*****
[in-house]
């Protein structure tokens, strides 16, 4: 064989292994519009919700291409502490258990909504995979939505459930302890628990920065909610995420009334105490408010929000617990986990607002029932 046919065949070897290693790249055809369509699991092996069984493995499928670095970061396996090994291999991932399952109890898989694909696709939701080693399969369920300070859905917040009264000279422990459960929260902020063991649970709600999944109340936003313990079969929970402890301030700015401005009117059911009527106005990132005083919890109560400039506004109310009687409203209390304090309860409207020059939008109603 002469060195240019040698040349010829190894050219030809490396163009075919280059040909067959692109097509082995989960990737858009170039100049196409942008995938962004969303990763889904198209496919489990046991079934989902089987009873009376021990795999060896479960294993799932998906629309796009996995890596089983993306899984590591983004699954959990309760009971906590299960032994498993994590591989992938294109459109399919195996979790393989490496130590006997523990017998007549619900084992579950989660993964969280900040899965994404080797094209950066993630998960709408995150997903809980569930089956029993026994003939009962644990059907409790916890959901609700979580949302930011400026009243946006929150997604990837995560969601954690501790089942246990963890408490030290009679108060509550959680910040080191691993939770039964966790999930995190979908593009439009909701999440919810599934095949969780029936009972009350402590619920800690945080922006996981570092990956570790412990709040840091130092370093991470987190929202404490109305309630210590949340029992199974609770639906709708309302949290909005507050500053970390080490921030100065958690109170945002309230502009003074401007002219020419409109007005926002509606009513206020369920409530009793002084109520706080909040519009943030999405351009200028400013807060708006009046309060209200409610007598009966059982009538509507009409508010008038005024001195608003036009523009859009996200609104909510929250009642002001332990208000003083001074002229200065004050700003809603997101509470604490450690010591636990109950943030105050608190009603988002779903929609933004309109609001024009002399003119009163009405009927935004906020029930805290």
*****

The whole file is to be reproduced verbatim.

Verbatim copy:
[in-house]
């Protein structure tokens, strides 16, 4: 064989292994519009919700291409502490258990909504995979939505459930302890628990920065909610995420009334105490408010929000617990986990607002029932 046919065949070897290693790249055809369509699991092996069984493995499928670095970061396996090994291999991932399952109890898989694909696709939701080693399969369920300070859905917040009264000279422990459960929260902020063991649970709600999944109340936003313990079969929970402890301030700015401005009117059911009527106005990132005083919890109560400039506004109310009687409203209390304090309860409207020059939008109603 002469060195240019040698040349010829190894050219030809490396163009075919280059040909067959692109097509082995989960990737858009170039100049196409942008995938962004969303990763889904198209496919489990046991079934989902089987009873009376021990795999060896479960294993799932998906629309796009996995890596089983993306899984590591983004699954959990309760009971906590299960032994498993994590591989992938294109459109399919195996979790393989490496130590006997523990017998007549619900084992579950989660993964969280900040899965994404080797094209950066993630998960709408995150997903809980569930089956029993026994003939009962644990059907409790916890959901609700979580949302930011400026009243946006929150997604990837995560969601954690501790089942246990963890408490030290009679108060509550959680910040080191691993939770039964966790999930995190979908593009439009909701999440919810599934095949969780029936009972009350402590619920800690945080922006996981570092990956570790412990709040840091130092370093991470987190929202404490109305309630210590949340029992199974609770639906709708309302949290909005507050500053970390080490921030100065958690109170945002309230502009003074401007002219020419409109007005926002509606009513206020369920409530009793002084109520706080909040519009943030999405351009200028400013807060708006009046309060209200409610007598009966059982009538509507009409508010008038005024001195608003036009523009859009996200609104909510929250009642002001332990208000003083001074002229200065004050700003809603997101509470604490450690010591636990109950943030105050608190009603988002779903929609933004309109609001024009002399003119009163009405009927935004906020029930805290």